The Village Board gave the go-ahead last week to make way for more duplexes and multifamily buildings in the Bergamont subdivision.The plan – a scaled back version of what was pre-sented earlier last year – calls for up to 48 new apartments along Bergamont Boulevard near Jefferson Street. The new plan rezones about six acres for apart-ments, and it has larger com-mercial lots along Jefferson Street and larger duplex lots near Drumlin Drive than the previous plan, which had called for 56 apartment units.The board approved the plan 6-1, with Trustee David Donovan casting the lone no vote. Donovan said his neighbors had concerns about more apartments being built in the area. The vil-lage’s Planning Commission had recommended the plan unanimously a month earlier.Fiduciary Real Estate Development – owner of the Bergamont – had requested in November to have more of the area be available for multi-family living spaces. Those plans were met with opposition by neighbors and some Planning Commission members. That version of the plan was tabled to allow the company to work with vil-lage staff and bring the plans more in line with what was approved in the village’s 2012 comprehensive plan.As a result, the proposed multi-family lots shrunk in size to about 4.75 acres on the west side of Bergamont Boulevard and 1.3 acres on the east side. The changes leave space for about 10 multi-family units on the east side and 38 units on the west side.
 Bill Livick contributed to this story.
Oregon Chamber of Commerce
Chamber sparks excitement, gives awards to area businesses
SCOTT GIRARD
Unified Newspaper Group 
Franciska Anderson has had a tough few years.From both of her parents passing away to dealing with shingles and breast cancer, it hadn’t been easy for her to keep her acupuncture busi-ness going all the time.But Saturday she will receive the Oregon Area Chamber of Commerce’s President’s Award, which she called an “honor” to even be considered for.“To be chosen for the pres-ident’s award this year was a mark of a new beginning, a new year,” Anderson said. “I feel like I’m the phoe-nix coming out of the ash and rebuilding. I very much appreciate being chosen.”Chamber president Erin Peterson said she chose Anderson, who owns Pivotal Point Acupuncture and Well-ness, due to her “incredible” and difficult year and how she kept her “thriving busi-ness” alive throughout trying circumstances.“I can think of no one more deserving than Fran,” Peterson said.Executive director Judy Knutson also had praise for Anderson.“She cares about her patients one-by-one, she looks at who needs what and she’s very compassion-ate that way,” Knutson said. “She’s very good at what she does.”That’s one of the awards the chamber will hand out at its annual awards night.Another is the Long-time Service to the Com-munity Award, which will go to David Mastos of DLM Financial Strategies.Mastos has long served the community, helping the Chamber to set up and take down Summer Fest, offer-ing his truck for moving large items and “anything we need,” Knutson said.He also is finishing his sixth consecutive year on the Cham-ber board, and will step down due to term limits.Hes always been involved…he’s been absolutely wonderful,” Knutson said.Jeanne Carpenter, who runs two cheese-related businesses with Wisconsin Cheese Originals and anoth-er professional association for cheesemakers across the state, won the Business Per-son of the Year Award.Described as “Oregon’s resident cheese geek,” Carpenter holds monthly cheese-tast-ings at the Firefly Cof-feehouse and is being recognized because “she’s been so success-ful, been vis-ible, so active in the community,” members services and communications manager Kristin McGuine and Knutson said.Other awards include Mueller Dental for its new dental practice at 152 Alpine Parkway and Mason’s on Main for the Building Reno-vation Award.Anytime Fitness, Senor Peppers and U.S. Cellular are also being recognized for building renovation.“That’s really a nice thing for Oregon, so we want to make sure that everybody knows the new building’s out there,” Knutson said. “Any-body whose renovated their facility, because they’re very much improving the commu-nity as well as their business.”McGuine said the Cham-ber looks forward to even more renovation and build-ing awards in 2014.“It was a really positive year, and things are looking towards even great success in 2014,” she said.The event will also fea-ture a casino night and silent auction benefitting the Chamber.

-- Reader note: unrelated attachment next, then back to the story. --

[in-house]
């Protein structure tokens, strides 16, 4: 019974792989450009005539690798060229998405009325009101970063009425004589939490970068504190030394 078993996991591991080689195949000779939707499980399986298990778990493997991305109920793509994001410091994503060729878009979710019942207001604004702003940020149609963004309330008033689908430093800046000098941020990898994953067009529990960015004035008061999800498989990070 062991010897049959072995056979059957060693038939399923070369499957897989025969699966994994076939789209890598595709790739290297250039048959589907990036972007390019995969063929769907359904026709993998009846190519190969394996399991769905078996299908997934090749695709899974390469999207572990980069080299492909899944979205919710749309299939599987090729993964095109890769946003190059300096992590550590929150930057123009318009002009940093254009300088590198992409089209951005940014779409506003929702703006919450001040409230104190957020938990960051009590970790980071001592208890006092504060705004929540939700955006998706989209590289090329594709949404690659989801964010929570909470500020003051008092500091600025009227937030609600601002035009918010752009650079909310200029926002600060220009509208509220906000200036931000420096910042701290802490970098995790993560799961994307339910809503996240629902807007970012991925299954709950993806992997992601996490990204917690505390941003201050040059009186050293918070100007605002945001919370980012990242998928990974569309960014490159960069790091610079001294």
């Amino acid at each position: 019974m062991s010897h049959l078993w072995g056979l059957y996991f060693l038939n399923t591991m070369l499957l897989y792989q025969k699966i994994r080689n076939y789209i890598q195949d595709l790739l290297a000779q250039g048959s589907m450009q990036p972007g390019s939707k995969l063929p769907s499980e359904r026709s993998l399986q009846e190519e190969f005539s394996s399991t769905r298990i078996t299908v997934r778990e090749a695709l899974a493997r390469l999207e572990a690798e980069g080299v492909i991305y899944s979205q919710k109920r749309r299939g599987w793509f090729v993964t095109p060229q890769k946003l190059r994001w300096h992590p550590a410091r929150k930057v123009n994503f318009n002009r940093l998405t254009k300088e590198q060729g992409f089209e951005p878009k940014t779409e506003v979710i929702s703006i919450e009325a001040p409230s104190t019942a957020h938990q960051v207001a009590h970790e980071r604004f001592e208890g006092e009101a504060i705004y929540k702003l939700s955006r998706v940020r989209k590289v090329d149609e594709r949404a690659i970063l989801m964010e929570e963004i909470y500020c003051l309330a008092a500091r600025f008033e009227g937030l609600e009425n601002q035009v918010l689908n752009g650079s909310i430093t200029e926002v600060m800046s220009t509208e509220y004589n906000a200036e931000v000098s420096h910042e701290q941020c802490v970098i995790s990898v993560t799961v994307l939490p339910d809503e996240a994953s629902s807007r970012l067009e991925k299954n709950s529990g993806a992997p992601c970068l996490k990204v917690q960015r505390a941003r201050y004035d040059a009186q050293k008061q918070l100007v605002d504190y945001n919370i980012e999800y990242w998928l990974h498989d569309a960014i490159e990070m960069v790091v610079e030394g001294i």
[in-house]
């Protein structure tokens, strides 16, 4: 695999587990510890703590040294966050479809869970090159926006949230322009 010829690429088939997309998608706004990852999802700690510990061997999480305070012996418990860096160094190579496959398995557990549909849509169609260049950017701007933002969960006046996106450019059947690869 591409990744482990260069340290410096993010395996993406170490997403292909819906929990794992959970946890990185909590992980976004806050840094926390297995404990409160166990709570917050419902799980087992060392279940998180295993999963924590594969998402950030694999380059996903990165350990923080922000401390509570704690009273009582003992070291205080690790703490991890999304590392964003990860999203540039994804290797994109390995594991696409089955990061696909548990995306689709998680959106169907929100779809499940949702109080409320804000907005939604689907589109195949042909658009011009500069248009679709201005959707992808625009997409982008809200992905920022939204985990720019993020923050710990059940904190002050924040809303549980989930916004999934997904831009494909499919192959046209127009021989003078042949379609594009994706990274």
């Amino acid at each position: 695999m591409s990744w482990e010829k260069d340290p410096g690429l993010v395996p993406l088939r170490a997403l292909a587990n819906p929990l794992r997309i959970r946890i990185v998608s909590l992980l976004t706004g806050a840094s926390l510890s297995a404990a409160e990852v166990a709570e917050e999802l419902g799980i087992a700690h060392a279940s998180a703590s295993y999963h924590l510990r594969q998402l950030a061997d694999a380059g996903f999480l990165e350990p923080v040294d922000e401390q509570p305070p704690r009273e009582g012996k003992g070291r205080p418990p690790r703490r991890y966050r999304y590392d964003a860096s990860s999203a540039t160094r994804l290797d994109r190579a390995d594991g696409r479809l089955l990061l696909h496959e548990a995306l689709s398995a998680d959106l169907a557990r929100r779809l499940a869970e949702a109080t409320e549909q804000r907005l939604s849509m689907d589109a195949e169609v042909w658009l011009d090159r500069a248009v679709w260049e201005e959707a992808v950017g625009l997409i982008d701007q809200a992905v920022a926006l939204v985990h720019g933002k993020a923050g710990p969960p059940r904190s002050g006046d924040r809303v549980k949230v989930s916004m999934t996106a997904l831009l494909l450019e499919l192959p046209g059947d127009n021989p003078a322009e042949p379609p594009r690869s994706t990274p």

Rendering submitted
The Village Board approved a scaled-back version of the Bergamont rezone last week.
AndersonMastosCarpenter
POLICE REPORTS
Information from Oregon Police logbooks.
Dec. 30
9:32 p.m.
 A 31-year-old man was passed out at the wheel of his car at the Main Street and Jefferson Street intersection. The man stat-ed he suffered a head injury from a few days before, and refused EMS treatment. Officers located a bag of synthetic marijuana on his person as well. He was cited for OAS.
Jan. 1
2:33 p.m.
 A 48-year-old woman’s child called 911 because his brother was not sharing and he was upset with his mother and brother. Police lectured the children about the use of 911.
Jan. 2
1:25 p.m.
 Someone reported seeing marijuana fall out of an 11-year-old’s folder during orchestra class.
8:25 p.m.
 A 49-year-old man reported a suspicious person in front of his house on Marsh Court taking notes. When the person was confronted, he quickly left the area. The person said he worked for Charter. Police could not locate the man or his vehicle.
-Scott Girard